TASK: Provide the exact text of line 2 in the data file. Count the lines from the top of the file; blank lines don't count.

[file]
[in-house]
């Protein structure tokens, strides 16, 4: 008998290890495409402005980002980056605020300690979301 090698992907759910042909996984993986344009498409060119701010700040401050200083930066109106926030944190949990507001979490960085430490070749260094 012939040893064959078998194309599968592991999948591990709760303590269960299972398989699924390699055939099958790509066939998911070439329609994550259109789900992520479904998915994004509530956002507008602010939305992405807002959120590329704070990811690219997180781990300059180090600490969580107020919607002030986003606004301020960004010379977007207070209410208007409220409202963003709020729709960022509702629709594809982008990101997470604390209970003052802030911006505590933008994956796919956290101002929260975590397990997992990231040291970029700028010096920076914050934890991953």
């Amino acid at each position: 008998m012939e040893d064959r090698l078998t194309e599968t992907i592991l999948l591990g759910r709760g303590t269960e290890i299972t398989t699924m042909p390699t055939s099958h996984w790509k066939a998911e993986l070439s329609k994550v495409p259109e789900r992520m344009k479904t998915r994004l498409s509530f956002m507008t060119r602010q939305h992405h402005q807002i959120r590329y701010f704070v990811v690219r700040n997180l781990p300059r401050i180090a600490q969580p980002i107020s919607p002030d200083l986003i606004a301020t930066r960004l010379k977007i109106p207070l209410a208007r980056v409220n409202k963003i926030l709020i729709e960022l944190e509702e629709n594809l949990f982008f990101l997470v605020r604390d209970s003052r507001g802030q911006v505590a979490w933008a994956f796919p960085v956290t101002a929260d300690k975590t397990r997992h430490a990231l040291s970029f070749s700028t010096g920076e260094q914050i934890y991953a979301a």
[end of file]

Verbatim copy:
């Protein structure tokens, strides 16, 4: 008998290890495409402005980002980056605020300690979301 090698992907759910042909996984993986344009498409060119701010700040401050200083930066109106926030944190949990507001979490960085430490070749260094 012939040893064959078998194309599968592991999948591990709760303590269960299972398989699924390699055939099958790509066939998911070439329609994550259109789900992520479904998915994004509530956002507008602010939305992405807002959120590329704070990811690219997180781990300059180090600490969580107020919607002030986003606004301020960004010379977007207070209410208007409220409202963003709020729709960022509702629709594809982008990101997470604390209970003052802030911006505590933008994956796919956290101002929260975590397990997992990231040291970029700028010096920076914050934890991953």